Monday, March 16, 2015

Evangelicals Aim to Mobilize an Army for Republicans in 2016

By Jason Horowitz

DES MOINES — One afternoon last week, David Lane watched from the sidelines as a roomful of Iowa evangelical pastors applauded a defense of religious liberty by Senator Ted Cruz of Texas. That night, he gazed out from the stage as the pastors surrounded Gov. Bobby Jindal of Louisiana in a prayer circle.

For Mr. Lane, a onetime Bible salesman and self-described former “wild man,” connecting the pastors with two likely presidential candidates was more than a good day’s work. It was part of what he sees as his mission, which is to make evangelical Christians a decisive power in the Republican Party.

“An army,” he said. “That’s the goal.”

And Mr. Lane is positioning himself as a field marshal. A fast-talking and born-again veteran of conservative politics with experience in Washington, Texas and California, Mr. Lane, 60, travels the country trying to persuade evangelical clergy members to become politically active.

His hope is that the politicized pastors will help mobilize congregations that have been disheartened by the repeated failure of socially conservative candidates, and by a party that has softened its opposition to same-sex marriage.

It is an organizing approach far different from those in the days when larger-than-life leaders like the Moral Majority founder, Jerry Falwell, who died in 2007, or Pat Robertson, now 84, could activate evangelical voters simply by anointing a candidate.

But close observers of evangelicals and their political involvement say Mr. Lane is emblematic of a new generation of evangelical leaders who draw local support or exert influence through niche issues or their own networks.

Unlike political operatives such as Ralph Reed, the former executive director of the Christian Coalition who helped elect George W. Bush before becoming ensnared in the Jack Abramoff lobbying scandal, Mr. Lane does not have an extensive organization.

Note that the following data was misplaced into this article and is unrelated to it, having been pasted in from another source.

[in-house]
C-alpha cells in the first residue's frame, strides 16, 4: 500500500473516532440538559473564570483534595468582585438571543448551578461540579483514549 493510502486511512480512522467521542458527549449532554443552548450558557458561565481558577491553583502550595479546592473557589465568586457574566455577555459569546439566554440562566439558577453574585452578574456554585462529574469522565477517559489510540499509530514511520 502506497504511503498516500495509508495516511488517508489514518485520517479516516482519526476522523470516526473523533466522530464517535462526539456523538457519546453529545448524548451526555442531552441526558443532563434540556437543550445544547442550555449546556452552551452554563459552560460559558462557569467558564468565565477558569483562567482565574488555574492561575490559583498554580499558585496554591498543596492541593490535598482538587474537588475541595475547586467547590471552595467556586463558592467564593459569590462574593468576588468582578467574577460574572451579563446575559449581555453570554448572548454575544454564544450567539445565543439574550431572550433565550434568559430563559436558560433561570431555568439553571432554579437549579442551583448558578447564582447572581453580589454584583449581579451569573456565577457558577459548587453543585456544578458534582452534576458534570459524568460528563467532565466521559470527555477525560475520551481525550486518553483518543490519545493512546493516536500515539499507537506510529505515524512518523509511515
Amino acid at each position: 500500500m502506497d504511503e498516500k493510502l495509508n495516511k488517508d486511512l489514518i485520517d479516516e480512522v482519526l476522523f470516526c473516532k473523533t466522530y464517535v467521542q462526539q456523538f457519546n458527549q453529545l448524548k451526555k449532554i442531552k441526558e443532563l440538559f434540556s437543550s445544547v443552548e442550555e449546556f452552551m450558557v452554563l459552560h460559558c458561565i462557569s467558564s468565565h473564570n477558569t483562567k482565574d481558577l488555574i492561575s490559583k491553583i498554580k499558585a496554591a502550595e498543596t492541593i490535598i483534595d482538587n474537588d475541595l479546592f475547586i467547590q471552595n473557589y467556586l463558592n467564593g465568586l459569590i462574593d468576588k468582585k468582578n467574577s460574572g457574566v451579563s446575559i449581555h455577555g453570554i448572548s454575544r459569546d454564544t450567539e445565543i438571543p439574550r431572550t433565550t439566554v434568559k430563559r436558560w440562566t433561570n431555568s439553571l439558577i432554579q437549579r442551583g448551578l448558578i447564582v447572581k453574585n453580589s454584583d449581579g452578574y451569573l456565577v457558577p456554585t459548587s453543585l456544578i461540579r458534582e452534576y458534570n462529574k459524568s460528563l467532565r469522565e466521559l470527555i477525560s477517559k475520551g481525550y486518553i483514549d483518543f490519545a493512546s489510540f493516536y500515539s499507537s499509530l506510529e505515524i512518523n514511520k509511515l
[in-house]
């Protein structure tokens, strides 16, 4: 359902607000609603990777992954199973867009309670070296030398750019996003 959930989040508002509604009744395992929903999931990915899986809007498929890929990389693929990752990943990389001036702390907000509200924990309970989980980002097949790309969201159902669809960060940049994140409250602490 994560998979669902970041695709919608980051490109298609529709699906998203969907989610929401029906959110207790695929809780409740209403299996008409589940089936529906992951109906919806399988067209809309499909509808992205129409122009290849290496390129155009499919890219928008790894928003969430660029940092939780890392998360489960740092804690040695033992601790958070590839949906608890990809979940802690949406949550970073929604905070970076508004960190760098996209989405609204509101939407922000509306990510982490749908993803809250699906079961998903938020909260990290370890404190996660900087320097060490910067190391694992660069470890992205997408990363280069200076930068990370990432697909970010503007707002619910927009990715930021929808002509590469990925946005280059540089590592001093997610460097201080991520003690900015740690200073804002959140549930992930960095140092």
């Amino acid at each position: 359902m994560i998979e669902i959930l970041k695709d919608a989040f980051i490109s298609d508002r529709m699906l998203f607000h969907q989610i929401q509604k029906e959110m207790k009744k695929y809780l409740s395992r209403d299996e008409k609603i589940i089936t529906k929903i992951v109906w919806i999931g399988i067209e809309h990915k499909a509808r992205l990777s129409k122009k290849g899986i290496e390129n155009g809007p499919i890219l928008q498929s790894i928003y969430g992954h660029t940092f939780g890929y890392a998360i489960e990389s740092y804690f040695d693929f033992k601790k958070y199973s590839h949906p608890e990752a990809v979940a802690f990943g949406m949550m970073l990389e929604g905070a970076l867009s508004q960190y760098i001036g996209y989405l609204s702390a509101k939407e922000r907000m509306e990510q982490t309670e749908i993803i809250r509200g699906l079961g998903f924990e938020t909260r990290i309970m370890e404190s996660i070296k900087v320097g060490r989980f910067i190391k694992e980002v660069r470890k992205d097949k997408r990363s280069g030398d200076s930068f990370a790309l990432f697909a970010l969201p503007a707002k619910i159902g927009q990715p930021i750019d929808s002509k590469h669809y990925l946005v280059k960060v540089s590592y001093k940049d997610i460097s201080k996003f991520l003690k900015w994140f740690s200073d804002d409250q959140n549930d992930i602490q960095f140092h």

What Mr. Lane, a former public relations man, does have going for him is a decentralized landscape in which a determined believer with an extensive network of ground-level evangelical leaders and a limitless capacity for talking on the phone can exert influence on Republican presidential candidates eager to reach evangelical voters.

Read the rest here.


  1. Maybe he was deprived of oxygen during his rebirth.
    There is nothing Christian about this clown and his ilk. Just another state-worshipping idolatrous pagan wrapped in Christian symbology.

  2. If you are Christian you better be anti war. Granted historically this has rarely been true.

    No anti war candidates in either of the two major parties. Its a shame.

  3. Why doesn't someone explain to these "Christians" that under a libertarian system, they could set up a neighborhood where they would never have to encounter any gays or dopers or others deemed culturally undesirable or non-pious? Further, I doubt that meticulous and rigorous anti-intellectualism is next to Godliness.

  4. These people are "dispensationalists" which didn't even exist until the 1830s.

    Dispensationalism has become very popular with American evangelicalism[citation needed], especially among nondenominational Bible churches, Baptists, Pentecostal, and Charismatic groups.

    Protestant denomiminations that as a whole embrace covenant theology reject dispensationalism. For example, the General Assembly of the Presbyterian Church USA termed it "evil and subversive" and regards it as a heresy.

    They are not going to listen to logic or facts.

  5. The lead story on the January 5, 2006, edition of The 700 Club was Israeli Prime Minister Ariel Sharon's hospitalization for a severe stroke. After the story, Robertson said that Sharon's illness was possibly retribution from God for his recent drive to give more land to the Palestinians. He also claimed former prime minister Yitzhak Rabin's 1995 assassination may have occurred for the same reason.

    Yes, these people will certainly be easy to deal with.

    1. I always like your commentary Bob. I think you and RW should get together and you should do some contributory work here.